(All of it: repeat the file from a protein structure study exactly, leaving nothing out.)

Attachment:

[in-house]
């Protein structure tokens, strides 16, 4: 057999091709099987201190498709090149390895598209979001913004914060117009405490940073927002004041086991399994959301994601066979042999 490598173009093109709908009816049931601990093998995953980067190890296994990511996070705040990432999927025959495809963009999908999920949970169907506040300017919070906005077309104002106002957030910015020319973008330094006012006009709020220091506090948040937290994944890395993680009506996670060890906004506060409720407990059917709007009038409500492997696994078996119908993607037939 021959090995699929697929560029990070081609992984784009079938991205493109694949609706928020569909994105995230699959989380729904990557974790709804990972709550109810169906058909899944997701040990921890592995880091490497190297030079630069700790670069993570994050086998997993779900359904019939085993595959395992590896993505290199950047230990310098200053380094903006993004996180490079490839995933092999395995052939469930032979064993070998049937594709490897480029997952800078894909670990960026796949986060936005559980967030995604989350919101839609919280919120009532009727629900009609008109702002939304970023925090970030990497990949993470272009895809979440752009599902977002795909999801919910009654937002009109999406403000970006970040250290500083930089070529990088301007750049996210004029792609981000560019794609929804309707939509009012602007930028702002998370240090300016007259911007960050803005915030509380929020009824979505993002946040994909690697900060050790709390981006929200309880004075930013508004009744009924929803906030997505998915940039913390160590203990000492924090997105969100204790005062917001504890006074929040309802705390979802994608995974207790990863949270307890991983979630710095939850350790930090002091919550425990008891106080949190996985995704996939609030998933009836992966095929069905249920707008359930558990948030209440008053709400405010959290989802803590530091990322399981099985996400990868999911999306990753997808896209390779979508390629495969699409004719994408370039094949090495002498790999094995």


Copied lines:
[in-house]
């Protein structure tokens, strides 16, 4: 057999091709099987201190498709090149390895598209979001913004914060117009405490940073927002004041086991399994959301994601066979042999 490598173009093109709908009816049931601990093998995953980067190890296994990511996070705040990432999927025959495809963009999908999920949970169907506040300017919070906005077309104002106002957030910015020319973008330094006012006009709020220091506090948040937290994944890395993680009506996670060890906004506060409720407990059917709007009038409500492997696994078996119908993607037939 021959090995699929697929560029990070081609992984784009079938991205493109694949609706928020569909994105995230699959989380729904990557974790709804990972709550109810169906058909899944997701040990921890592995880091490497190297030079630069700790670069993570994050086998997993779900359904019939085993595959395992590896993505290199950047230990310098200053380094903006993004996180490079490839995933092999395995052939469930032979064993070998049937594709490897480029997952800078894909670990960026796949986060936005559980967030995604989350919101839609919280919120009532009727629900009609008109702002939304970023925090970030990497990949993470272009895809979440752009599902977002795909999801919910009654937002009109999406403000970006970040250290500083930089070529990088301007750049996210004029792609981000560019794609929804309707939509009012602007930028702002998370240090300016007259911007960050803005915030509380929020009824979505993002946040994909690697900060050790709390981006929200309880004075930013508004009744009924929803906030997505998915940039913390160590203990000492924090997105969100204790005062917001504890006074929040309802705390979802994608995974207790990863949270307890991983979630710095939850350790930090002091919550425990008891106080949190996985995704996939609030998933009836992966095929069905249920707008359930558990948030209440008053709400405010959290989802803590530091990322399981099985996400990868999911999306990753997808896209390779979508390629495969699409004719994408370039094949090495002498790999094995």